Douglas Fraser, Business and economy editor, Scotland

Douglas Fraser Business and economy editor, Scotland

Come here for my take on money matters from a Scottish perspective

Grangemouth a year on: energy prices and business attitudes

Unite sign outside Grangemouth
The Grangemouth dispute ended with unions accepting changes to pay and pensions

A year since the Grangemouth dispute, and the energy markets are in an even more topsy-turvy place.

We're told by the Scottish Trades Union Congress that the dispute didn't change industrial relations in Scotland - though that's not how it looked from outside.

Unite, the main union at Grangemouth, is not talking publicly about what it's learned - not while there's a rather sensitive industrial tribunal on the way.

One of the things the rest of us learned is that industrial relations - no surprise here - are stacked in favour of employers, particularly those who are willing to call the unions' bluff, and where unions are woefully lacking in any strategic sense.

Bosses such as Jim Ratcliffe - who controls petro-chemicals giant Ineos and who closed down the Grangemouth petro-chemical plant last year until the unions gave in to his demands and more - can use economic fundamentals to back them up.

Read full article Grangemouth a year on: energy prices and business attitudes

Middle class obscured in a Scots myth

Yes/No banners
Studies have been trying to establish which groups tended to vote "yes" or "no" - and why

A month on, the referendum reverberates.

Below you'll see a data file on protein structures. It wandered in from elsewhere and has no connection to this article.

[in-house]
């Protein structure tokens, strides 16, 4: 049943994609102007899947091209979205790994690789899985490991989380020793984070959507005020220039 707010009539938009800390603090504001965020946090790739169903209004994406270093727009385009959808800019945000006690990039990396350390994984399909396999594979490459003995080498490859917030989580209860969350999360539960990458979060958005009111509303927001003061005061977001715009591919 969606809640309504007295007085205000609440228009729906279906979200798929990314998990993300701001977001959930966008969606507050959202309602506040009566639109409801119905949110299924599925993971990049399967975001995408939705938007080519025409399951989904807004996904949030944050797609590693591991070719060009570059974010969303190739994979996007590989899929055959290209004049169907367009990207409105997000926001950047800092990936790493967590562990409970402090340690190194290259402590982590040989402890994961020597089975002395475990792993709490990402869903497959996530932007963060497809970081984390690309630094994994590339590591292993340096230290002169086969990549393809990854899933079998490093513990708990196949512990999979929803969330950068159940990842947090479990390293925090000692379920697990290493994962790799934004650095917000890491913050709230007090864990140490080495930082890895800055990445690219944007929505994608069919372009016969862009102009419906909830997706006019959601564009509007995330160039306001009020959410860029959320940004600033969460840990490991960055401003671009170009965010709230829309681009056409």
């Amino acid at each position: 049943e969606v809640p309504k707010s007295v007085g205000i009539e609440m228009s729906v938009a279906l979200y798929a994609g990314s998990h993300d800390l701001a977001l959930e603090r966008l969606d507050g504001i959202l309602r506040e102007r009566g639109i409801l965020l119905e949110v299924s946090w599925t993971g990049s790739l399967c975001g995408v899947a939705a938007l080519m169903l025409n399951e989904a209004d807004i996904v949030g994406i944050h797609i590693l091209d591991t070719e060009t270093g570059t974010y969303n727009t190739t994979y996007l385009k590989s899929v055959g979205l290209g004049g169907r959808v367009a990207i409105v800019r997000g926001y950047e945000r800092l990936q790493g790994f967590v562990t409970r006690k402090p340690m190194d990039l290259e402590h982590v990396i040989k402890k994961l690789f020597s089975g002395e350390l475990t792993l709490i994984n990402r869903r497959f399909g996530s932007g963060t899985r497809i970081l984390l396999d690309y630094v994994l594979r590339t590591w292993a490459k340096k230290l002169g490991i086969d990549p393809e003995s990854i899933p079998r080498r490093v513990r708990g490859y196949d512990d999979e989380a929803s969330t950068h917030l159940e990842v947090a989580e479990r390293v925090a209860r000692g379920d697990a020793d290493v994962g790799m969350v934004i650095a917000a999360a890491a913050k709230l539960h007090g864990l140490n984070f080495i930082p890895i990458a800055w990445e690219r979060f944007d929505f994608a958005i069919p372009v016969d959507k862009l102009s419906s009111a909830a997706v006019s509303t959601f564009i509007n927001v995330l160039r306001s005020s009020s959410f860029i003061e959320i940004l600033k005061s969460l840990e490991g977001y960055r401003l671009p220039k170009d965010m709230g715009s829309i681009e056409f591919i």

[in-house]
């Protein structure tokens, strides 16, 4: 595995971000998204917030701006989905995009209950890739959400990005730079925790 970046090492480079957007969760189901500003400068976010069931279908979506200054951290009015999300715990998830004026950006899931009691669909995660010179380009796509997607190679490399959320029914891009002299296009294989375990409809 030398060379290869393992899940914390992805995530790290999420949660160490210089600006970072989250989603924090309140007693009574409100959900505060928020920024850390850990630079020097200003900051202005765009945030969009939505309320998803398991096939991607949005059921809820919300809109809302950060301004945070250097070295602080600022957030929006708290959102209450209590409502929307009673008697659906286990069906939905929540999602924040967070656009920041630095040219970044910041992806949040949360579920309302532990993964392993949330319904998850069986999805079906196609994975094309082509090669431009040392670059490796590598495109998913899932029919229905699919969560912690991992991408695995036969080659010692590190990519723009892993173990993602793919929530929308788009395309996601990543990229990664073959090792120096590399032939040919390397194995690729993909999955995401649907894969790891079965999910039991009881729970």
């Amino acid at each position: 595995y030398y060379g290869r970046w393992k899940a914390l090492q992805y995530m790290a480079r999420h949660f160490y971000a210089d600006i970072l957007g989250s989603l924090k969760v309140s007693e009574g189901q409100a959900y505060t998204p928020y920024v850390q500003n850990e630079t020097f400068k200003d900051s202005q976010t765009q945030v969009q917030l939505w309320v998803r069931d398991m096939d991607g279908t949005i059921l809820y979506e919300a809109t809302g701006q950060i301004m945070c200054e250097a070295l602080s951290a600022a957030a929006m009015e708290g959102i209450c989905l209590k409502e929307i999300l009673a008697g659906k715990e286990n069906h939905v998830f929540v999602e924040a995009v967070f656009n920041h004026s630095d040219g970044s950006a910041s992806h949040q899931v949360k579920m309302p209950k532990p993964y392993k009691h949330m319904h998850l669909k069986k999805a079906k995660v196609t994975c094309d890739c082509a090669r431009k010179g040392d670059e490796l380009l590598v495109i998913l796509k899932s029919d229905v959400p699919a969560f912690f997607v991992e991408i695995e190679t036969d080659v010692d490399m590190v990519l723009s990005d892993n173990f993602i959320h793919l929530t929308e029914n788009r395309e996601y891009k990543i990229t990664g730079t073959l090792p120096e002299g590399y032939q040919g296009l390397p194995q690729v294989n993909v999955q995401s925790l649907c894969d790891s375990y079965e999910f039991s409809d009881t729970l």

We've heard a lot about "the 45%", or at least we've heard a lot from them - the determination to keep the campaign spirit alive, to push on towards independence, and the sense of disappointment that they didn't get a majority on 18 September.

Read full article Middle class obscured in a Scots myth

The blast furnace of globalisation

Tata Steel logo

Steel is something of a national virility symbol - not just for Scotland, Wales and northern England, but for emerging and emerged economies for whom it has been the first burst of industrialisation.

The blow to Scottish economic virility 22 years ago, with the closure of the Ravenscraig plant near Motherwell, was symbolic instead of the end of an era.

Read full article The blast furnace of globalisation

The spending state we're in

spending cuts protest

It's time to talk about the state, as a historic shift in government spending emphasises the National Health Service and older people's benefits at the expense of quite a lot else.

That's the message from people who crunch the fiscal numbers, arguing there are fundamental changes under way, but not much public understanding of them.

Read full article The spending state we're in

Craig Whyte's broke stockbrokers

Craig Whyte

Just when you thought his 15-year ban as a company director had finally driven through a stake through the heart of the Craig Whyte saga... it's back again.

This time, it's the Financial Conduct Authority (FCA) ruling on Pritchard's, the stockbroker in Bournemouth of which he was company secretary.